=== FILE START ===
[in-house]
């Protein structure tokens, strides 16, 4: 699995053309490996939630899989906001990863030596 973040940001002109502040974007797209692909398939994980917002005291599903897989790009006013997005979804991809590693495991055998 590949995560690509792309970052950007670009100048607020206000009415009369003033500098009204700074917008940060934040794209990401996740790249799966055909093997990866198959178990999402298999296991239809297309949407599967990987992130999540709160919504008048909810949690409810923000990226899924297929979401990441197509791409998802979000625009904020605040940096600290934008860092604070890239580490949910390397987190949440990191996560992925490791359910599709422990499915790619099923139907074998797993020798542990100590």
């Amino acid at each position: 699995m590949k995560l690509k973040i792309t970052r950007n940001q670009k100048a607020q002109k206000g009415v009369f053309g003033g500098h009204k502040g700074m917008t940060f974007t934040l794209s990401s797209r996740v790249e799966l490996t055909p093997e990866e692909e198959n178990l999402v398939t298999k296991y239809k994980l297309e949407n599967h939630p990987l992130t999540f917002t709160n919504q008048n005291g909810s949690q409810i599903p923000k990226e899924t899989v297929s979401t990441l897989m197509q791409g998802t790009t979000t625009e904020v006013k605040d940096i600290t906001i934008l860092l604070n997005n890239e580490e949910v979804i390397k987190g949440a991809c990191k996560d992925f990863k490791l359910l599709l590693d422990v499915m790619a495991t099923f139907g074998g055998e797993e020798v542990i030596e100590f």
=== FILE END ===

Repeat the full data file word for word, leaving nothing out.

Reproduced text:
[in-house]
């Protein structure tokens, strides 16, 4: 699995053309490996939630899989906001990863030596 973040940001002109502040974007797209692909398939994980917002005291599903897989790009006013997005979804991809590693495991055998 590949995560690509792309970052950007670009100048607020206000009415009369003033500098009204700074917008940060934040794209990401996740790249799966055909093997990866198959178990999402298999296991239809297309949407599967990987992130999540709160919504008048909810949690409810923000990226899924297929979401990441197509791409998802979000625009904020605040940096600290934008860092604070890239580490949910390397987190949440990191996560992925490791359910599709422990499915790619099923139907074998797993020798542990100590």
């Amino acid at each position: 699995m590949k995560l690509k973040i792309t970052r950007n940001q670009k100048a607020q002109k206000g009415v009369f053309g003033g500098h009204k502040g700074m917008t940060f974007t934040l794209s990401s797209r996740v790249e799966l490996t055909p093997e990866e692909e198959n178990l999402v398939t298999k296991y239809k994980l297309e949407n599967h939630p990987l992130t999540f917002t709160n919504q008048n005291g909810s949690q409810i599903p923000k990226e899924t899989v297929s979401t990441l897989m197509q791409g998802t790009t979000t625009e904020v006013k605040d940096i600290t906001i934008l860092l604070n997005n890239e580490e949910v979804i390397k987190g949440a991809c990191k996560d992925f990863k490791l359910l599709l590693d422990v499915m790619a495991t099923f139907g074998g055998e797993e020798v542990i030596e100590f």